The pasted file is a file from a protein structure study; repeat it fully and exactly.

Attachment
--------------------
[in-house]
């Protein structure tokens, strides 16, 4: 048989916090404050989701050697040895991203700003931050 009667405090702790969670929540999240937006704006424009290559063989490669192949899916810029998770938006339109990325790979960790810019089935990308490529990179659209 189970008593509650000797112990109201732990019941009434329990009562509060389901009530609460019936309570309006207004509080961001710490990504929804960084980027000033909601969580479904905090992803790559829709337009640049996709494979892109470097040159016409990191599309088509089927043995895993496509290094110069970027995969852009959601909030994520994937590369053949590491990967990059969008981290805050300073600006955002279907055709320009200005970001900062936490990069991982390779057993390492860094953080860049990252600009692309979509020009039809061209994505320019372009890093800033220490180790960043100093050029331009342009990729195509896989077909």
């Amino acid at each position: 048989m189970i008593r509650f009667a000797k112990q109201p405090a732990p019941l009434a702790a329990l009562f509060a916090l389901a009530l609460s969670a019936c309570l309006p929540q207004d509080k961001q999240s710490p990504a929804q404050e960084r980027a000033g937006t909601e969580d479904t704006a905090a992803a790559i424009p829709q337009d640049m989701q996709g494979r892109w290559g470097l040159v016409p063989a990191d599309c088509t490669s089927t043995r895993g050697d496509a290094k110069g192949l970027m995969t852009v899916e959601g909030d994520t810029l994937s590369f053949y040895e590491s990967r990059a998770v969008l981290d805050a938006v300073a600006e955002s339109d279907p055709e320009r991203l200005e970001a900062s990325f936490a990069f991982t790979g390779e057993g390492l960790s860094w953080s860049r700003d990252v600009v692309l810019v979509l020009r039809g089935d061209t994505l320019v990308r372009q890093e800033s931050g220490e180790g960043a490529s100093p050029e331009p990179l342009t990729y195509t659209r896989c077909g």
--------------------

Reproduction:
[in-house]
């Protein structure tokens, strides 16, 4: 048989916090404050989701050697040895991203700003931050 009667405090702790969670929540999240937006704006424009290559063989490669192949899916810029998770938006339109990325790979960790810019089935990308490529990179659209 189970008593509650000797112990109201732990019941009434329990009562509060389901009530609460019936309570309006207004509080961001710490990504929804960084980027000033909601969580479904905090992803790559829709337009640049996709494979892109470097040159016409990191599309088509089927043995895993496509290094110069970027995969852009959601909030994520994937590369053949590491990967990059969008981290805050300073600006955002279907055709320009200005970001900062936490990069991982390779057993390492860094953080860049990252600009692309979509020009039809061209994505320019372009890093800033220490180790960043100093050029331009342009990729195509896989077909």
């Amino acid at each position: 048989m189970i008593r509650f009667a000797k112990q109201p405090a732990p019941l009434a702790a329990l009562f509060a916090l389901a009530l609460s969670a019936c309570l309006p929540q207004d509080k961001q999240s710490p990504a929804q404050e960084r980027a000033g937006t909601e969580d479904t704006a905090a992803a790559i424009p829709q337009d640049m989701q996709g494979r892109w290559g470097l040159v016409p063989a990191d599309c088509t490669s089927t043995r895993g050697d496509a290094k110069g192949l970027m995969t852009v899916e959601g909030d994520t810029l994937s590369f053949y040895e590491s990967r990059a998770v969008l981290d805050a938006v300073a600006e955002s339109d279907p055709e320009r991203l200005e970001a900062s990325f936490a990069f991982t790979g390779e057993g390492l960790s860094w953080s860049r700003d990252v600009v692309l810019v979509l020009r039809g089935d061209t994505l320019v990308r372009q890093e800033s931050g220490e180790g960043a490529s100093p050029e331009p990179l342009t990729y195509t659209r896989c077909g």